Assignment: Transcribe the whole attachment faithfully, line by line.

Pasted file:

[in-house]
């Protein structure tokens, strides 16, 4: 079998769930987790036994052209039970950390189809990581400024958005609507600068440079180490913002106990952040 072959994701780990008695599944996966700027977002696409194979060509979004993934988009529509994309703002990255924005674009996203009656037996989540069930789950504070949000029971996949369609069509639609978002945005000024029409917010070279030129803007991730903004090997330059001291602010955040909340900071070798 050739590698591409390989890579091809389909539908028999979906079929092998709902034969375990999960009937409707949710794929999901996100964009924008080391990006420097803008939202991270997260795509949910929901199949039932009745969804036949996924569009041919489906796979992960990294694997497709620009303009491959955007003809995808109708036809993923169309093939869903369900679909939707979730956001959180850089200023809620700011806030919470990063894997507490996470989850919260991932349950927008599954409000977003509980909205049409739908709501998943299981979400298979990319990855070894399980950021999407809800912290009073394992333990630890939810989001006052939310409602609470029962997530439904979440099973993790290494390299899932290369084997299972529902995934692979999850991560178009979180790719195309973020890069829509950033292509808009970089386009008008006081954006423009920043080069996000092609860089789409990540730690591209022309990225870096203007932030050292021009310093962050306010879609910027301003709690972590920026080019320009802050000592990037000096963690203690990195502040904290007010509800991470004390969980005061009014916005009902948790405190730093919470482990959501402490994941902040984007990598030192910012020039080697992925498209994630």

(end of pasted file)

[in-house]
């Protein structure tokens, strides 16, 4: 079998769930987790036994052209039970950390189809990581400024958005609507600068440079180490913002106990952040 072959994701780990008695599944996966700027977002696409194979060509979004993934988009529509994309703002990255924005674009996203009656037996989540069930789950504070949000029971996949369609069509639609978002945005000024029409917010070279030129803007991730903004090997330059001291602010955040909340900071070798 050739590698591409390989890579091809389909539908028999979906079929092998709902034969375990999960009937409707949710794929999901996100964009924008080391990006420097803008939202991270997260795509949910929901199949039932009745969804036949996924569009041919489906796979992960990294694997497709620009303009491959955007003809995808109708036809993923169309093939869903369900679909939707979730956001959180850089200023809620700011806030919470990063894997507490996470989850919260991932349950927008599954409000977003509980909205049409739908709501998943299981979400298979990319990855070894399980950021999407809800912290009073394992333990630890939810989001006052939310409602609470029962997530439904979440099973993790290494390299899932290369084997299972529902995934692979999850991560178009979180790719195309973020890069829509950033292509808009970089386009008008006081954006423009920043080069996000092609860089789409990540730690591209022309990225870096203007932030050292021009310093962050306010879609910027301003709690972590920026080019320009802050000592990037000096963690203690990195502040904290007010509800991470004390969980005061009014916005009902948790405190730093919470482990959501402490994941902040984007990598030192910012020039080697992925498209994630």